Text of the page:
BEAUTY, the saying has it, is only skin deep. Not true. Skin is important (the cosmetics industry proves that). But so is what lies under it. In particular, the shape of people’s faces, determined by their bone structure, contributes enormously to how beautiful they are. And, since the ultimate point of beauty is to signal who is a good prospect as a mate, what makes a face beautiful is not only an aesthetic matter but also a biological one. How those bone structures arise, and how they communicate desirable traits, are big evolutionary questions.

 

Until now, experiments to try to determine the biological basis of beauty have been of the please-look-at-these-photographs-and-answer-some-questions variety. Some useful and not necessarily obvious results have emerged, such as that one determinant of beauty is facial symmetry.

 

But what would really help is a breeding experiment which allowed the shapes of faces to be followed across the generations to see how those shapes relate to variations in things that might be desirable in a mate. These might include fertility, fecundity, social status, present health, and likely resistance to future infection and infestation. Correlations between many of these phenomena and attributes of the body-beautiful have, indeed, been established. But in a pair-forming, highly social species such as Homo sapiens, you also have to live with your co-child-raiser or, at least, collaborate with him or her. So other things may be important in a mate, too, such as an even temper and a friendly outlook.

 

It would be impossible to do such a breeding experiment on people, of course. But as Irene Elia, a biological anthropologist at Cambridge, realised, it has in fact been done, for the past five decades, on a different species of animal. Dr Elia has published her analysis of this experiment in the Quarterly Review of Biology. The animals in question are foxes.

 

Foxy ladies, vulpine gents

 

The story starts in 1959, in Novosibirsk, Russia. That was when Dmitry Belyaev, a geneticist, began an experiment which continues to this day. He tried to breed silver foxes (a melanic colour variant, beloved of furriers, of the familiar red fox) to make them tamer and thus easier for farmers to handle. He found he could, but the process also had other effects: the animals’ coats developed patches of colour; their ears became floppy; their skulls became rounded and foreshortened; their faces flattened; their noses got stubbier; and their jaws shortened, thus crowding their teeth.

 

All told, then, these animals became, to wild foxes, the equivalent of what dogs are to wild wolves. And this was solely the result of selection for what Belyaev called “friendlybehaviour -- neither fearful nor aggressive, but calm and eager to interact with people.

 

The link appears to be hormonal. Hormones such as estradiol and neurotransmitters such as serotonin, which regulate behaviour, also regulate some aspects of development. Change one and you will change the other. So in a species where friendliness is favoured because that species is social and the group members have to get on with each other -- a species like Homo sapiens, for example -- a “friendly” face is a feature that might actively be sought, both in mates and in children, because it is a marker of desirable social attitudes. And there is abundant evidence, reviewed by Dr Elia, both that it is indeed actively sought by Homo sapiens, and that it is such a reliable marker.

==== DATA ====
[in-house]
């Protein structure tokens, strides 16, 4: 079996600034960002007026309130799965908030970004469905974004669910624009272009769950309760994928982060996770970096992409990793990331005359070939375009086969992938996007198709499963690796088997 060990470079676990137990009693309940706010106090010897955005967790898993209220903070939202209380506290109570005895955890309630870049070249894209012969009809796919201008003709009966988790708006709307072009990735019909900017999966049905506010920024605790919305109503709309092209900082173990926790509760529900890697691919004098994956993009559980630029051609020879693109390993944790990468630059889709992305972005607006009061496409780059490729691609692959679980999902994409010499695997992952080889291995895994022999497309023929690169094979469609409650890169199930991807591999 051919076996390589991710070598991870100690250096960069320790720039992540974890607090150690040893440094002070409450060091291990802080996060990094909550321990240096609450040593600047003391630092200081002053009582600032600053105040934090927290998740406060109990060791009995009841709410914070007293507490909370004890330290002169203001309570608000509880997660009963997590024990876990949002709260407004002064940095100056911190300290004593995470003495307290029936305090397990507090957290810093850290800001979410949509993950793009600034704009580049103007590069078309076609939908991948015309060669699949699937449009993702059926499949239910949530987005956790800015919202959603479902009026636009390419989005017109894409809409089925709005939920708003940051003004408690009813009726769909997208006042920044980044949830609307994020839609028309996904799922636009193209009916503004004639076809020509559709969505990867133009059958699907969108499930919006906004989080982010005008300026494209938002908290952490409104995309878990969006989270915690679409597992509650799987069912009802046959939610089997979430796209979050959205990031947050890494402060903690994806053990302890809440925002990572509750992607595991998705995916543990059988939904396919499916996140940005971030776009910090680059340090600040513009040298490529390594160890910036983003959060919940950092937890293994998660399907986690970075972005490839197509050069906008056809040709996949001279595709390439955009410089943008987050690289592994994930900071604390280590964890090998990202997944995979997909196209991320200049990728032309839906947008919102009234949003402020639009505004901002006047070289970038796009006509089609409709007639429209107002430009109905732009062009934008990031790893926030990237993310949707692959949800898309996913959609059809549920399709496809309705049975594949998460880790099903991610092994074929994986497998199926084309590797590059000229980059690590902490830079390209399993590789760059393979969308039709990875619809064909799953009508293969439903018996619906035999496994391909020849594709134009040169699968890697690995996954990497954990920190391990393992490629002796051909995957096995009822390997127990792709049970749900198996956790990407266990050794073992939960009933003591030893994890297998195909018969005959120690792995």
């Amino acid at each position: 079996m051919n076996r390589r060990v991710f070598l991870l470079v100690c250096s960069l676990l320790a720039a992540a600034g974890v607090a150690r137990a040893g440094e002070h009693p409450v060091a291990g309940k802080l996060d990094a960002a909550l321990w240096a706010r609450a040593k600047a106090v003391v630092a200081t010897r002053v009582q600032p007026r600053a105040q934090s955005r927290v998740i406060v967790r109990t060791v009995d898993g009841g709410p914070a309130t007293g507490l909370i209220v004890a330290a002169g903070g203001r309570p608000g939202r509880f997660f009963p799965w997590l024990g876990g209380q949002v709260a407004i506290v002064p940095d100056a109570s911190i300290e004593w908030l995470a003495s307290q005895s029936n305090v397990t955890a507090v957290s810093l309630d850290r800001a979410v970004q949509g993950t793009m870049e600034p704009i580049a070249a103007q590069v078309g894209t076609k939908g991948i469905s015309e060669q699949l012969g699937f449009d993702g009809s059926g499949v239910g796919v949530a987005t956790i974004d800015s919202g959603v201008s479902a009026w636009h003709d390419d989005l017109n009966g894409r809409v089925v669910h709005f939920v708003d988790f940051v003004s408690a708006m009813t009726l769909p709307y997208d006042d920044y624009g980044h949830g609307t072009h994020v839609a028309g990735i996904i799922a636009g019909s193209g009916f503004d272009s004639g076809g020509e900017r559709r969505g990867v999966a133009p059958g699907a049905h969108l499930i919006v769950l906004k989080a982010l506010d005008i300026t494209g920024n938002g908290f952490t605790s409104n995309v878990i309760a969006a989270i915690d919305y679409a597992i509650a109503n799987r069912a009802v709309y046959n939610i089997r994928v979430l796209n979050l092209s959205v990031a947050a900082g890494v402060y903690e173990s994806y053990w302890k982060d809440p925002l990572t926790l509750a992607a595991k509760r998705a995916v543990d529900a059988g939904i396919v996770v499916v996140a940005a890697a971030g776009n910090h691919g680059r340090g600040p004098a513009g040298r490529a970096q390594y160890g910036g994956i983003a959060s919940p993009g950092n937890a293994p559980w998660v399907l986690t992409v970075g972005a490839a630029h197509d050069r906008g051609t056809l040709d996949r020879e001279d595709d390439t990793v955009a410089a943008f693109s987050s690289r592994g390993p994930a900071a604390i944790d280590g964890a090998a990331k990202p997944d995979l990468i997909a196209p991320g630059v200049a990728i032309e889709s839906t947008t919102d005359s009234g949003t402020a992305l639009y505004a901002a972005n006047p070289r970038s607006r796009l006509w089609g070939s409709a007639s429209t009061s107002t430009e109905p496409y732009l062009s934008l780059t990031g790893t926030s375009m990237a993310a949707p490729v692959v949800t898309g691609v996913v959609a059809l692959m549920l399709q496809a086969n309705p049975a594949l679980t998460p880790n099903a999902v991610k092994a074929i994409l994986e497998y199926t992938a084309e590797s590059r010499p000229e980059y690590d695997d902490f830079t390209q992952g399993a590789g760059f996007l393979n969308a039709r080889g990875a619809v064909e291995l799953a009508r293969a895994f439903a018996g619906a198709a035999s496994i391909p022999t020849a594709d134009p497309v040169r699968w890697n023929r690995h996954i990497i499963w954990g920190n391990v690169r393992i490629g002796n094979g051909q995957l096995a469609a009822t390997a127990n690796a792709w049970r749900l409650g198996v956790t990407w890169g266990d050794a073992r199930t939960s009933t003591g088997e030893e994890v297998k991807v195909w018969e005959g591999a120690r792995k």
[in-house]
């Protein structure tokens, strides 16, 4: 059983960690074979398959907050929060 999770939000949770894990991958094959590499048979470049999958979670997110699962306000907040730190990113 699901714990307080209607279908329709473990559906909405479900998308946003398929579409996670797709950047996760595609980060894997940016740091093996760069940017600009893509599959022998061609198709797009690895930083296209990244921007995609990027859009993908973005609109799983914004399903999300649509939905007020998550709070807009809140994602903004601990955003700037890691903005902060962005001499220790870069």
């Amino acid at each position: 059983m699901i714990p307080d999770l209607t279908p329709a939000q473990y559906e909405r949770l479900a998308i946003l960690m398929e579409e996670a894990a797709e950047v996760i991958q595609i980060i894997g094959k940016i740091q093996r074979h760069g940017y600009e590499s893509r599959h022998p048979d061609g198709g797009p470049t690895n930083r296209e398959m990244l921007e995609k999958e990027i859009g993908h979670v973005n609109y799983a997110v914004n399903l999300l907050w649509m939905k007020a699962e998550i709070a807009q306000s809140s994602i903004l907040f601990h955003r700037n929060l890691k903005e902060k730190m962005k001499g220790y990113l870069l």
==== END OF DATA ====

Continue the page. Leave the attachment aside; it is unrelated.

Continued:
What men look for in the faces of women, and vice versa, is so well known that research might seem superfluous. Suffice to say, then, that features like those seen in Belyaev’s foxes (flat faces, small noses, reduced jaws and a large ratio between the height of the cranium and the height of the face) are on the list. People with large craniofacial ratios are, literally, highbrow.

 

More intriguingly, the presence or absence of such features skews parents’ attitudes to their offspring. At least 15 studies have shown that mothers treat attractive children more favourably than unattractive ones, even though they say they don’t and may actually believe that. At least one of these studies showed this bias is true from birth.

 

Some of the details are extraordinary. One researcher, who spent a decade observing how mothers look after young children in supermarkets, found that only 1% of children judged unattractive by independent assessors were safely secured in the seats of grocery carts. In the case of the most attractive the figure was 13%. Another researcher studied police photographs of children who had been abused and found such children had lower craniofacial ratios than those who had not been.

 

In a state of nature, this sort of behaviour would surely translate into selective death and thus the spread of the facial features humans are pleased to describe as “beautiful”. If such features do indicate a propensity to friendly, sociable behaviour, as they do in foxes, then such behaviours will spread too.